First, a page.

top of page

Notes from a Blue Zone

I spent last week in Singapore which, along with many other accolades, has been designated the world’s sixth Blue Zone, and the world’s first engineered one. This means that the population (6 million) enjoys a longer-than-average life expectancy (84.8 years, compared with an average of 80.3 across the OECD and 81.2 in the UK) and, perhaps more importantly, a higher-than-average quality of life during that extended lifespan. This latter attribute, referred to as “healthspan”, or years lived in good health, is something that the Singaporean government is actively supporting,and I was keen to explore how it’s doing this. As I’ve argued before, everyone deserves to live in a Blue Zone, so what can we learn from the latest version?




The Singaporean government actively promotes policies aimed at keeping people housed, intergenerationally engaged, physically and mentally active, with equitable access to clean air, green space and healthy foods. It really does. I saw this manifested in several ways, which I’ll describe below.

The first thing that hits you when you arrive in Singapore (aside from the heat) is the greenery. Verdant vibes are literally everywhere, from the airport itself, to the road and transport infrastructure, to building design.

green buildings Changi Airport green places

It’s very much an outcome of Singapore’s Green Plan 2030, which aims to transform Singapore into a “city in nature”

“By 2030, Singapore will be a green and beautiful City in Nature. We will set aside 50% more land – around 200 hectares – for nature parks. Every household will live within a 10-minute walk of a park. We will plant one million more trees across our island, which will sequester another 78,000 tonnes of CO2.”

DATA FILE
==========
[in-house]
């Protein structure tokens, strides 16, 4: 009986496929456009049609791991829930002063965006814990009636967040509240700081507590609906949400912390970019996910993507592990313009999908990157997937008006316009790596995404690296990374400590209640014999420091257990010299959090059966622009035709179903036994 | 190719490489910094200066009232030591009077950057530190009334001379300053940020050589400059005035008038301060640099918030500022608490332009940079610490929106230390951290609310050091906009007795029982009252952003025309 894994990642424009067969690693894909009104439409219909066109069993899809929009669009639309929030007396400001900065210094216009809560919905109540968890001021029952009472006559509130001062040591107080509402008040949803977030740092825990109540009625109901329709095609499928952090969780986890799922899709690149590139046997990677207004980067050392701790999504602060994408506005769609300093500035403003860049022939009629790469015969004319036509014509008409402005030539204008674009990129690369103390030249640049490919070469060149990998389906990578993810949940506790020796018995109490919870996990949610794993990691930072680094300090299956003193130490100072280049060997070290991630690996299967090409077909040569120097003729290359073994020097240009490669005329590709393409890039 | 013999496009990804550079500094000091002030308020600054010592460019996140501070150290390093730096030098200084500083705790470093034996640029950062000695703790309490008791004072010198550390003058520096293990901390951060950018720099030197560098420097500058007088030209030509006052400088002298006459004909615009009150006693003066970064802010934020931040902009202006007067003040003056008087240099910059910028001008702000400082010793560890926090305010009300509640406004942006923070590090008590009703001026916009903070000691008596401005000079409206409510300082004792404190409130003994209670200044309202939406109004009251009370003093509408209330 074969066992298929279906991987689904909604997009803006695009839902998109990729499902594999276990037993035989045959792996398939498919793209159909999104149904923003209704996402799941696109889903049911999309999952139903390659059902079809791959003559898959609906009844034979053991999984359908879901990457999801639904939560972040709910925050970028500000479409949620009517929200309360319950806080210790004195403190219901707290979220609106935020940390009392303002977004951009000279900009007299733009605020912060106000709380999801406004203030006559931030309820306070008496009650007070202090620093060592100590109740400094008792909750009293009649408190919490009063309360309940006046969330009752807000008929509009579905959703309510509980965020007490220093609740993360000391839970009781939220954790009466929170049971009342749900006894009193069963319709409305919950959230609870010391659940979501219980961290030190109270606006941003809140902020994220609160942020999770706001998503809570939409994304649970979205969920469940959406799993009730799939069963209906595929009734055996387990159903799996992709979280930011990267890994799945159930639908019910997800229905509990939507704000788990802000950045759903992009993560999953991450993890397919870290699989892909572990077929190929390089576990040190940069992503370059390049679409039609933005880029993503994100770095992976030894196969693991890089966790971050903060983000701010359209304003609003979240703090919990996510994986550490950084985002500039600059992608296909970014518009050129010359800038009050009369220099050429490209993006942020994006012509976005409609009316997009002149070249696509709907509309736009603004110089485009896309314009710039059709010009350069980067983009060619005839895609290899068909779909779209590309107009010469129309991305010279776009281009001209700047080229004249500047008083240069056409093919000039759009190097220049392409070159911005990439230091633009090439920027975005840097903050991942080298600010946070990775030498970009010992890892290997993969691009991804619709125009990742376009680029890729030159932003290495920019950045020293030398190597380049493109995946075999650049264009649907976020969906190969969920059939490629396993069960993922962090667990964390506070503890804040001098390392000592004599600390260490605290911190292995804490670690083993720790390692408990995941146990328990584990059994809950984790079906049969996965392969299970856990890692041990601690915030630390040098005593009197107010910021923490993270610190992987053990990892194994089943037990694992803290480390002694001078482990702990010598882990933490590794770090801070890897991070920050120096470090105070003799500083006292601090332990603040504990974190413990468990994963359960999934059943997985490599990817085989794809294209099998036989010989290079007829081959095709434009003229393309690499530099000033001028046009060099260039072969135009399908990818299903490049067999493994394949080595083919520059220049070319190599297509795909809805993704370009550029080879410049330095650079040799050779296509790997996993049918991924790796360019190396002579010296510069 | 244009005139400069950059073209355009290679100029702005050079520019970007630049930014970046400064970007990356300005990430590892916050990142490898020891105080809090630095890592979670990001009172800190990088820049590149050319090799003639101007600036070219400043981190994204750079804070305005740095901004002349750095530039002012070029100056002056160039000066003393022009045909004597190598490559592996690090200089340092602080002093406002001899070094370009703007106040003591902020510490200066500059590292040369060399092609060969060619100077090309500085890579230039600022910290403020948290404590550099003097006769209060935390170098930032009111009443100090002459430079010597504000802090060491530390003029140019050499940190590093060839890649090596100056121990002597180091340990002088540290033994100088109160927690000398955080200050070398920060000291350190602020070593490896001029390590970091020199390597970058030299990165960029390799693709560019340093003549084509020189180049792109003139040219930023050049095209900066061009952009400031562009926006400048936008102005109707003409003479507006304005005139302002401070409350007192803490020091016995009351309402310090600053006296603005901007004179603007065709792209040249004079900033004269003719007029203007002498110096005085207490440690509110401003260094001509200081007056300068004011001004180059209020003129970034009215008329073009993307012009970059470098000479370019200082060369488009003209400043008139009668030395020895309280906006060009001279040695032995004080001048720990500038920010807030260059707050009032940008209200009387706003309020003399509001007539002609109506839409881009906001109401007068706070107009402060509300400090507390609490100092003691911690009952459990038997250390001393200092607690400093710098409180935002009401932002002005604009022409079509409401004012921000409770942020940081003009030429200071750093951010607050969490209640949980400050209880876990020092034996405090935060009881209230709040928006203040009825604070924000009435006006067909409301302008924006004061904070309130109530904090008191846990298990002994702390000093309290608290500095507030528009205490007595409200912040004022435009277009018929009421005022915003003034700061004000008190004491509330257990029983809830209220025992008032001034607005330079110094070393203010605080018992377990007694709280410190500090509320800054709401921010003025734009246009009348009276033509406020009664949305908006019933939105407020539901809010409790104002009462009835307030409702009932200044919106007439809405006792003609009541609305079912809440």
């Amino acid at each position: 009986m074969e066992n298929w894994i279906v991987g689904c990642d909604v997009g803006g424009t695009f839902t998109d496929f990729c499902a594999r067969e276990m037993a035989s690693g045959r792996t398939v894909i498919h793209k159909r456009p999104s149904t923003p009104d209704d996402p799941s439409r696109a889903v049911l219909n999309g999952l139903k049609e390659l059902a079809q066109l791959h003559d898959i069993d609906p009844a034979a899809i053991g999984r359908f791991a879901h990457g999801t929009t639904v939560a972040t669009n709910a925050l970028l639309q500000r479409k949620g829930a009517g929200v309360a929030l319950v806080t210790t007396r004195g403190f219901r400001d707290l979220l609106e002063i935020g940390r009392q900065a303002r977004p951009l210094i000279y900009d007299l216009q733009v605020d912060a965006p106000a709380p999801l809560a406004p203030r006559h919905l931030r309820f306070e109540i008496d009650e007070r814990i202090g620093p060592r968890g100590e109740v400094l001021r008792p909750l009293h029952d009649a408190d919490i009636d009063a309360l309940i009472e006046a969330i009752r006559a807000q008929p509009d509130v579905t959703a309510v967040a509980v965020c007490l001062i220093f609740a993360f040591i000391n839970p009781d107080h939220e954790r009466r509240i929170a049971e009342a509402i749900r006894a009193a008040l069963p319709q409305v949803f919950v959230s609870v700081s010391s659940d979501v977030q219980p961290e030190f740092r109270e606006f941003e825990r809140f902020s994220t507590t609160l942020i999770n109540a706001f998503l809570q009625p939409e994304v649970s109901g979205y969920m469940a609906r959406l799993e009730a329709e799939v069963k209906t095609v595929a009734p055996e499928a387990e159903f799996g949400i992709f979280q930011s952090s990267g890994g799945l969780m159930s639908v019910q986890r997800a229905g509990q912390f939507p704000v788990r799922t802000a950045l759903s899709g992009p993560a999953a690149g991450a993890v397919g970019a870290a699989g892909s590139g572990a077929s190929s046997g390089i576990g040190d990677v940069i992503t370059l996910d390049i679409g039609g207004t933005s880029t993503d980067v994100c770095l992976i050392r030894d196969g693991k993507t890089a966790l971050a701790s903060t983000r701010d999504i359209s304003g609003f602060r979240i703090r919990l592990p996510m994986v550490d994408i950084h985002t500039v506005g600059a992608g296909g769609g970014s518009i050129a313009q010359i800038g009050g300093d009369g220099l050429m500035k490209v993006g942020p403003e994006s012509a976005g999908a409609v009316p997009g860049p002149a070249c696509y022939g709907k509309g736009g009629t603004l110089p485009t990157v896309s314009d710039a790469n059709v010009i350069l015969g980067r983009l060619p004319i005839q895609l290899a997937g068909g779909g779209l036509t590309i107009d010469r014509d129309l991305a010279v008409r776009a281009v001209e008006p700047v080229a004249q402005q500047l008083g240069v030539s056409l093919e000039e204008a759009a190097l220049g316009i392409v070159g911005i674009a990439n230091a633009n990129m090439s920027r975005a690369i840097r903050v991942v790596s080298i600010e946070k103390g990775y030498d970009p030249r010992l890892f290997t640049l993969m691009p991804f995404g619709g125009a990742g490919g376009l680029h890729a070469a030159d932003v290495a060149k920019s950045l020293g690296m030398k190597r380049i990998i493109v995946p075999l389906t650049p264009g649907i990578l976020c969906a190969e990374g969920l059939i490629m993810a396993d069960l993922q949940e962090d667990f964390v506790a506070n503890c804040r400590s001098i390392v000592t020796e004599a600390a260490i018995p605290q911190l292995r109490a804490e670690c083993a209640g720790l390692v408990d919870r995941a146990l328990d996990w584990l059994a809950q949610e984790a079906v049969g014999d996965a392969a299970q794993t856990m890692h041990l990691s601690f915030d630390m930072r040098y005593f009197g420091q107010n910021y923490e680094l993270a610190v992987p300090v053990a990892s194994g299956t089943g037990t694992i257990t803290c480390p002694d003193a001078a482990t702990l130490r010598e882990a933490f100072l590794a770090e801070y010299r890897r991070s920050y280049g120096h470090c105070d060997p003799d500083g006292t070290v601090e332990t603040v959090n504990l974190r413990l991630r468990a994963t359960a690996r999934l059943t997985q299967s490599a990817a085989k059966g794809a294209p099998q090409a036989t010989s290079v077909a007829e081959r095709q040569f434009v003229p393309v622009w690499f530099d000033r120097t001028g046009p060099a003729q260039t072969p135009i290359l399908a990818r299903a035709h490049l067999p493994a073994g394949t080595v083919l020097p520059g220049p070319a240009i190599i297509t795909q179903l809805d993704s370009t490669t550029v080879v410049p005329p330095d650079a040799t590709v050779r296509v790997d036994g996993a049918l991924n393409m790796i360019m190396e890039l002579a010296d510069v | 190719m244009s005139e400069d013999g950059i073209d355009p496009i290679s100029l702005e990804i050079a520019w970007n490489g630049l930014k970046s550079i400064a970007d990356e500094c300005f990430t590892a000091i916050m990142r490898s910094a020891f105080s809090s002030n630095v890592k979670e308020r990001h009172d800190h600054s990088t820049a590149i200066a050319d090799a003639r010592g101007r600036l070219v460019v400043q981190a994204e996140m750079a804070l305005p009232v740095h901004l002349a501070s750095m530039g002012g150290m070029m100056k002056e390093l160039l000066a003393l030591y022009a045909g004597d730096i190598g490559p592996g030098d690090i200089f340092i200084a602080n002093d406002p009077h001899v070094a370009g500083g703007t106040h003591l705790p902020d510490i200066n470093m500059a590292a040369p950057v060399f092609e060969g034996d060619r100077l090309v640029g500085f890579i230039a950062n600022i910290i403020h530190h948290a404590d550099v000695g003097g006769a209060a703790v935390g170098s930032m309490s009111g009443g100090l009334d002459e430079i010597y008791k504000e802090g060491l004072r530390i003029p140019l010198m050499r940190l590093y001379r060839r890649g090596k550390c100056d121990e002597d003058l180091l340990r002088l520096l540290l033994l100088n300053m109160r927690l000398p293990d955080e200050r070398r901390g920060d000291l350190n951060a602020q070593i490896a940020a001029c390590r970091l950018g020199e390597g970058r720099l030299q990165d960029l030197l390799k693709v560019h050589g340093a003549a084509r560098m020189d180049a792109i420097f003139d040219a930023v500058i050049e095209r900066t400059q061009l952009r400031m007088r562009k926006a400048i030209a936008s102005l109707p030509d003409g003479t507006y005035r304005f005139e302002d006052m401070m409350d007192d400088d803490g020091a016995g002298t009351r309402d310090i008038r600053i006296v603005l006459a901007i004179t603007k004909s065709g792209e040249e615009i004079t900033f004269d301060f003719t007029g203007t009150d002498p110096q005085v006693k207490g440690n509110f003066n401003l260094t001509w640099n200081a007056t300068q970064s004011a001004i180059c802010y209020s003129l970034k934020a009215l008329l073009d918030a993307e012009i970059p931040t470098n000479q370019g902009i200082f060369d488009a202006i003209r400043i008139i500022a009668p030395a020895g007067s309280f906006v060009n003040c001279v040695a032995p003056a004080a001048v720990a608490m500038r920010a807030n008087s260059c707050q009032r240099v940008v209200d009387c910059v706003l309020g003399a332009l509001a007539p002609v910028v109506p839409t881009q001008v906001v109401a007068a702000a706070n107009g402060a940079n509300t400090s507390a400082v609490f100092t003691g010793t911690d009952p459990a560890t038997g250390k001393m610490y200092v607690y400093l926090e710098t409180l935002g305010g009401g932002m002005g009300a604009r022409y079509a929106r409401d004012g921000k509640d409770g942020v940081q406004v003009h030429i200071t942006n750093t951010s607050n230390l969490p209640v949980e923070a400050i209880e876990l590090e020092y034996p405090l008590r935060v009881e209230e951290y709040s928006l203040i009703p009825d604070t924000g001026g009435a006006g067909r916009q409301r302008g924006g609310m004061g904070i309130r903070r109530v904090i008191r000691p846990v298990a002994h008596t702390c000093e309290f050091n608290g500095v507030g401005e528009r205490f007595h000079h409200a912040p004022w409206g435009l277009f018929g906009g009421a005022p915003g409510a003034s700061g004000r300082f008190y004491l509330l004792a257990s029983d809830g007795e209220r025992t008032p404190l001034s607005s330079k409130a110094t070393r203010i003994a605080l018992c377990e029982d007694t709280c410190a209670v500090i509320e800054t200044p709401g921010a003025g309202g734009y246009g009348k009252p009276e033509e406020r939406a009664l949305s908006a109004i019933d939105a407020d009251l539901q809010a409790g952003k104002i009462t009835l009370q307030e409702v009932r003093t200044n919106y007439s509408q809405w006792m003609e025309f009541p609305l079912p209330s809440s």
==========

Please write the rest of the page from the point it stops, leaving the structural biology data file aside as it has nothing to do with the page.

A key feature of the Green Plan is its Skyrise Greenery Incentive Scheme, which pays property owners up to 50% of the cost of installing green rooftops and facades. I found it hard to spot a building that didn’t have plants embedded as part of the design.



“With more than 1 million flats spread across 24 towns and 3 estates, the Singapore brand of public housing is uniquely different. The flats spell home for over 80% of Singapore's resident population, of which, about 90% own their home.

In providing housing, we look at the whole spectrum of needs that make for an optimal living environment for residents. It is a continual process to create vibrant, innovative, and sustainable communities, and we always strive for excellent outcomes”


public housing in Singapore


Getting around Singapore by public transport is safe, fast accessible and comfortable. I used both buses and trains and they are cheap, reliable, and thankfully well air conditioned. All are connected via digital app, although I used City Mapper and it worked a treat. All SMRT stations have public toilets – I visited several and they were well-designed, clean and accessible.